Former captain McCall Zerboni returned to the Flash in a trade this week. (Photo copyright Meg Linehan for The Equalizer)

Former captain McCall Zerboni returned to the Flash in a trade this week. (Photo copyright Meg Linehan for The Equalizer)

-There seems to be some internal dispute happening between Sky Blue FC and Orlando Pride over the status of Caitlin Foord. Last week a source told The Equalizer that the Pride were working hard to acquire Foord’s NWSL rights from Sky Blue. Later that day a different source piped up saying Sky Blue had no such contact with the Pride. Foord, a three-year fixture in Sky Blue who came up in Australia when Pride coach Tom Sermanni was coaching the national team, elected not to return to New Jersey this season. At this point the Olympics are probably too close to have Foord return to the U.S. until they end, but it would not be a surprise to see Foord somewhere in NWSL by the end of this season.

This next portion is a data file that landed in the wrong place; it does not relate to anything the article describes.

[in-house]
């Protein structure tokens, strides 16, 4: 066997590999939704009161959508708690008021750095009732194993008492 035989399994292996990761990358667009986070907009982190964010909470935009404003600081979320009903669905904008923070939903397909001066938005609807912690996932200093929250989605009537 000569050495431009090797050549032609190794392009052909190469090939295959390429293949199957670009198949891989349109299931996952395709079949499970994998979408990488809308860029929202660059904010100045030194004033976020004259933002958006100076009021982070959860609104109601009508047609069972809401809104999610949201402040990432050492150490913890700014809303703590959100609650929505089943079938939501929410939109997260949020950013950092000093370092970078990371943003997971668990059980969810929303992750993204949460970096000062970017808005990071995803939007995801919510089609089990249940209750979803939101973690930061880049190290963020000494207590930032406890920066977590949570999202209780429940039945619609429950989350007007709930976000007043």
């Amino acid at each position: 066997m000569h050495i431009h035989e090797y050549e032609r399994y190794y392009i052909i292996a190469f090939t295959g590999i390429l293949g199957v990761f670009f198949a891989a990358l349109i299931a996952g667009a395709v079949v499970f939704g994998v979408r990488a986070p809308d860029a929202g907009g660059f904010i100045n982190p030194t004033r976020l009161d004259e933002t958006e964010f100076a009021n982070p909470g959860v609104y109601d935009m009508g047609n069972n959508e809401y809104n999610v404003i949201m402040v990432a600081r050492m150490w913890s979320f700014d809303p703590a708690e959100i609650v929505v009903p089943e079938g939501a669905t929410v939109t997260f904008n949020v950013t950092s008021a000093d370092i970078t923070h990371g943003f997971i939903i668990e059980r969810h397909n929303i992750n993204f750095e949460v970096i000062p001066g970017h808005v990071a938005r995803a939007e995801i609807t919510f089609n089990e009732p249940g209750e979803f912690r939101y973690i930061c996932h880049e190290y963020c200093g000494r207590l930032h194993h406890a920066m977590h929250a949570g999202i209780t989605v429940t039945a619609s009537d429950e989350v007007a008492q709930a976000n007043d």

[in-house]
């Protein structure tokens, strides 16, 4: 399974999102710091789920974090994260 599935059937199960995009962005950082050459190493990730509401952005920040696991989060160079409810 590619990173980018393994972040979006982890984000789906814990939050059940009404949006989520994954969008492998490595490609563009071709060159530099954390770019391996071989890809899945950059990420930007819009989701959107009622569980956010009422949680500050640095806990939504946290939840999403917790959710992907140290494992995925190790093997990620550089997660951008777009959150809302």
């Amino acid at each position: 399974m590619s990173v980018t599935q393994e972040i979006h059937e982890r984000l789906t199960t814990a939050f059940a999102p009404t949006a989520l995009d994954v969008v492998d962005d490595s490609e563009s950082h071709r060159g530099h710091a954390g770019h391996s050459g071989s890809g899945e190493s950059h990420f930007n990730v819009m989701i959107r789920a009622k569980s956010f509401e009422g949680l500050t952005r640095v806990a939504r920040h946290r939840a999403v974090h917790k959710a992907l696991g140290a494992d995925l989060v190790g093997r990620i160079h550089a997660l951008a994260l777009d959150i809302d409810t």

-The rained out match between the Dash and Spirit from May 27 has been rescheduled for Thursday, August 18. That will mark the end of the league’s Olympic break which begins August 1 and was previously scheduled to end with the August 26 Spirit-Pride match. That means U.S. national team players won’t be there which serves as a wash since they were not available the night of the postponement. But players from other Olympic countries, notably Canada and Australia, will almost certainly not be available.

-The latest injury report lists Breakers midfielder Sinead Farrelly as out for the season. The nature of her injury has not been disclosed.

-The Spirit have announced that Saturday’s match against the Pride is sold out.

-NWSL, with approval from FIFA, has moved the summer transfer window up to June 15-July 14. Originally the window was set to run July 4-August 3. The adjusted dates could make for Amandine Henry to be available for the Thorns this weekend. It could also expedite the arrival of Rumi Utsugi to the Reign.